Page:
Materials play a big part in the sound of a speaker, but would you really buy studio monitors based on one specific material used in its construction? While we fully acknowledge the huge impact speaker driver materials have on its sound, you can quickly confuse your research if you focus on materials instead of application-specific benefits.

Cabinet Considerations: Ported or Closed?

You’ll find that many smaller studio monitors, and quite a few larger ones too, have a ported cabinet that helps extend the frequency response lower for more bass. While this can be beneficial, the sonic accuracy of ported cabinets may not be as precise as closed cabinets. This behavior is exaggerated if the ports are on the back of the speakers and placed too close to a wall. If you can’t avoid putting your studio monitors close to walls or corners, you may want to choose front-ported or closed designs for more accurate monitoring.


EQ, Room Correction, and Other Features

Many studio monitor features have some type of EQ built into them to help you tune them to your room. Some even have digital processing that can optimize their performance for your acoustic space. While these are helpful features, it’s important to remember that you can’t cheat physics. EQ and room correction DSP can help make the most out of a bad-sounding room and make a room with good acoustics sound great. Ultimately, no set of speakers can make up for uncontrolled acoustics in your control room. Check out Sweetwater’s Acoustic Treatment Buying Guide to learn more.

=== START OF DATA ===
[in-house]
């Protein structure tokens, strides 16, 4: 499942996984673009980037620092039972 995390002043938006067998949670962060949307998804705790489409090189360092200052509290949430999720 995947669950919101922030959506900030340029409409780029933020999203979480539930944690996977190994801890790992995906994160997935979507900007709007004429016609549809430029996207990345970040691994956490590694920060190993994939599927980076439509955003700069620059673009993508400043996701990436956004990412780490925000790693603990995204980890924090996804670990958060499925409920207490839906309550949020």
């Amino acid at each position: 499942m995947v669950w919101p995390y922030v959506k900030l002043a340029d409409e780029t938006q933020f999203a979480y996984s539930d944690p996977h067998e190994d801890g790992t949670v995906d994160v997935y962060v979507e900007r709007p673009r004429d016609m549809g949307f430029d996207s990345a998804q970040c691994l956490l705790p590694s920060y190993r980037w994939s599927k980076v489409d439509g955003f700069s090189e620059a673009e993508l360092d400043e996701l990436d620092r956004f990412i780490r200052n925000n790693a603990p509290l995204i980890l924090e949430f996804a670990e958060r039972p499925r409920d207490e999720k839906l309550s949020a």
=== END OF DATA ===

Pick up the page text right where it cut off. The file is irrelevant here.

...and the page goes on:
What to Look For…

We’ve covered most of the basic considerations when searching for new studio monitor speakers. Much of your research from now on will be determined largely by what type of work you’re doing in your studio. Here are just a few more points to keep in mind:

Size
The size of your speakers should be appropriate for the size of your room. If you’re mixing in a small space, then you’ll get much more accurate results with smaller monitors.

Sound
Remember that technically speaking, studio monitors aren’t trying to sound good. They’re trying to sound as accurate and precise as possible. The ideal set of studio monitors should reveal every detail in your mix, both good and bad, while portraying an accurate balance across the entire frequency range.

Keep in mind that it’s almost impossible to tell how a set of studio monitors will sound in your room. Even if you invest time in auditioning a set at a store or a friend’s studio, the acoustics of your room play a huge role in what you’ll hear when you’re mixing. You can make note of certain characteristics, but don’t expect them to sound exactly the same.

Acoustic Treatment
If you’re serious about your choice of studio monitors, you should also be serious about controlling the acoustics in your room. If you’re just starting out, we highly recommend setting aside some of your budget for some basic absorbent acoustic treatment. You’ll hear more of your speakers and less of your room’s reflections. Check out our Acoustic Treatment Buying Guide to learn more.

  1. kensingtonsound posted this